Business as usual for Saudia Cargo’s flower logistics

Bjarne Gertz Pedersen, global director, business development and strategic alliances at Saudia Cargo, sheds light on how flower logistics supply chains have been impacted by the coroanvirus pandemic.

The majority (70%) of flowers that Saudia Cargo transports are roses, Pedersen says. Other types of flowers that it carries are chrysanthemums, alstromeria, hydrangea, carnations, lilies and gypsophila.

On average, company transports 750 tonnes of flowers each week — and this volume triples in the run-up to Valentine’s Day.

The carrier adheres to perishables and cool chain regulations, and relies on its good on-time-performance, to carry out its flower logistics operations.

Kenya is Saudia Cargo’s largest flower origin market in Africa; Ethiopia and South Africa are the other notable flower exporting origin markets.

Of the flowers exported from Kenya, 90% are transported to markets the Netherlands and Belgium. The remaining 10% are moved to Saudia Arabia.

Impact of the pandemic

Pedersen says the pandemic has resulted in reduced flower production.

“Flower production on farms is labour-intensive,” he explains. “Social distancing requirements has had an impact on production levels and in turn, on what is able to be transported.”

Additionally, he says, flower markets have been significantly reduced with the lockdowns in various markets such as the EU.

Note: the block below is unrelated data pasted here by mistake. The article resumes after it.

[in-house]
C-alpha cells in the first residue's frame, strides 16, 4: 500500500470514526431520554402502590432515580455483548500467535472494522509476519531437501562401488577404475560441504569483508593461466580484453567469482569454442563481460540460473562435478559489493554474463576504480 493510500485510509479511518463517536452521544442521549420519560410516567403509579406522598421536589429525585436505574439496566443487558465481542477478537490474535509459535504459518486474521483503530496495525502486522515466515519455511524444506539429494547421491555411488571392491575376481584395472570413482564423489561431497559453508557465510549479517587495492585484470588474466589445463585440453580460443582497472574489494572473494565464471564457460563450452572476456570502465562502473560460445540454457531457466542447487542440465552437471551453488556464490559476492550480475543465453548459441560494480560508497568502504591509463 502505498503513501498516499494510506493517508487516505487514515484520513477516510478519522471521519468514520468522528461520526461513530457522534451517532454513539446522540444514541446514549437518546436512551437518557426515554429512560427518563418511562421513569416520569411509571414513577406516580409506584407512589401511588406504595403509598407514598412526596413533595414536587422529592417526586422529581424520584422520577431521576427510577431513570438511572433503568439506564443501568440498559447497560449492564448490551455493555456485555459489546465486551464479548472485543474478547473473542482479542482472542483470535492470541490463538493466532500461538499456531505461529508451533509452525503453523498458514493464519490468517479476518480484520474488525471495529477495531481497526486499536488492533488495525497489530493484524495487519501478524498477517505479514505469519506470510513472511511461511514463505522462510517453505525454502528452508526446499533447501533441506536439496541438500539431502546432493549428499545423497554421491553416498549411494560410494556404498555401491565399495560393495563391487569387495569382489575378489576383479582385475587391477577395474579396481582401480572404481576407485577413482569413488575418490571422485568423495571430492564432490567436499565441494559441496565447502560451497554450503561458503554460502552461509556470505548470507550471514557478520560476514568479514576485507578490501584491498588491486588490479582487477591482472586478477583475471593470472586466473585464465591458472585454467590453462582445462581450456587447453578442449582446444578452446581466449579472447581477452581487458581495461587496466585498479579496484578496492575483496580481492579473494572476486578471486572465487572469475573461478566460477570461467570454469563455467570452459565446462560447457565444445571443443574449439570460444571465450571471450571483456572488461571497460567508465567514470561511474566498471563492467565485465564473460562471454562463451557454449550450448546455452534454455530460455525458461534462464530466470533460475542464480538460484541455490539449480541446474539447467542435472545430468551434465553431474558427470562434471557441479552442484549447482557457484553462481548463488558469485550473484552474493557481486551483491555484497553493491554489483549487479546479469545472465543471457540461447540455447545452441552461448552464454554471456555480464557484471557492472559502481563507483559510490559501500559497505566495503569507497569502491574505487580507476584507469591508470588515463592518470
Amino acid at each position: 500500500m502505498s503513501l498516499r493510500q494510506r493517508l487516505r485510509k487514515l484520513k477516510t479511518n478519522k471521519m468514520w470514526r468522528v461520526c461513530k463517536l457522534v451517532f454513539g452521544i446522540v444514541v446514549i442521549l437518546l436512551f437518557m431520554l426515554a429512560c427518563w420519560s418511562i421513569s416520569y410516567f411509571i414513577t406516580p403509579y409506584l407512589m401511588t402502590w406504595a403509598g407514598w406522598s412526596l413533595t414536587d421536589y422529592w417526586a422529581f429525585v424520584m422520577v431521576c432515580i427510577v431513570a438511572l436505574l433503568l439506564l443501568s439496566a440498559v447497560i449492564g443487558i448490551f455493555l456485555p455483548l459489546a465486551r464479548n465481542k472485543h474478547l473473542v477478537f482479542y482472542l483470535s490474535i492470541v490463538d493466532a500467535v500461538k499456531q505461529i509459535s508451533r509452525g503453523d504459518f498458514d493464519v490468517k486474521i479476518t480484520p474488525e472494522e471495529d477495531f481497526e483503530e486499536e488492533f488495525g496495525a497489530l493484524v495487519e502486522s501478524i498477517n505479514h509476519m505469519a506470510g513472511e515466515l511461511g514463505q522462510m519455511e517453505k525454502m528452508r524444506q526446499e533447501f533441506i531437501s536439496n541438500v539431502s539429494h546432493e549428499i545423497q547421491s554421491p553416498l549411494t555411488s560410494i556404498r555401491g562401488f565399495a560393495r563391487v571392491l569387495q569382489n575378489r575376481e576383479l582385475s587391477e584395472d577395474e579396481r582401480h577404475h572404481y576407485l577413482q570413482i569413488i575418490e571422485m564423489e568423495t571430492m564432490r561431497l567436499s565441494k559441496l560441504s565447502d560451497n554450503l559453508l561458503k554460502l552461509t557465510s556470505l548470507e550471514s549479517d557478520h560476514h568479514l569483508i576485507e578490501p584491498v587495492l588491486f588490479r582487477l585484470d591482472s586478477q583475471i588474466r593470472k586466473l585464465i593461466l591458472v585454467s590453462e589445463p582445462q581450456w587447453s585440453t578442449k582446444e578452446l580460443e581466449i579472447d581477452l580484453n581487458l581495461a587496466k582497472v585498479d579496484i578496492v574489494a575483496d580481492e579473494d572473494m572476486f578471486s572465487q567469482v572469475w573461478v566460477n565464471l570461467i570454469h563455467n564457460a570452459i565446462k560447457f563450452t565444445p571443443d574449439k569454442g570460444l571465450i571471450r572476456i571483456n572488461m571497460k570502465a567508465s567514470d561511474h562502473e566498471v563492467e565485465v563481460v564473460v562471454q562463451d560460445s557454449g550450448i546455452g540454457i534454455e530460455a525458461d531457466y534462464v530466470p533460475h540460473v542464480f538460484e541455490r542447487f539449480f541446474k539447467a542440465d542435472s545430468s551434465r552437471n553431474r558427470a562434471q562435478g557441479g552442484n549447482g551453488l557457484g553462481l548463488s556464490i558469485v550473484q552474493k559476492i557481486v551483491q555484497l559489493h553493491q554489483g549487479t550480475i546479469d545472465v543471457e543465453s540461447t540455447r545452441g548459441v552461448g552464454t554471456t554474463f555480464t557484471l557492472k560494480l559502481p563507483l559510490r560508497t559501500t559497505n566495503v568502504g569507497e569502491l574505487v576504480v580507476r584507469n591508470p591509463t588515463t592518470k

In some cases, the movement protocols for cargo being carried between countries has caused significant delays in transporting flowers from farms to airports.

Fumigation protocols at various ports has also led to delays at points along the supply chains, thereby putting pressure on the whole transportation process.

Shortages of skilled staff, caused by quarantine requirements, are also affecting flower supply chains.

Another observation, he says, is a significant increase in flower rates in recent months, due to the capacity crunch.

Business as usual

Pedersen says Saudia Cargo is transporting other kinds of perishables, such as fruit and fresh meat, to make best use of capacity and to substitute the reduction of flower volumes.

The carrier has also optimised its flower transportation processes with the use of temperature loggers “to proactively mitigate adverse temperature excursion on a real-time basis”.

Additionally, where possible, it is using digital documents to overcome the challenges presented by physical documents (for example, documents being lost, or contact limitations due to the coronavirus).

Bjarne Gertz Pedersen, global director, business development and strategic alliances, Saudi Cargo

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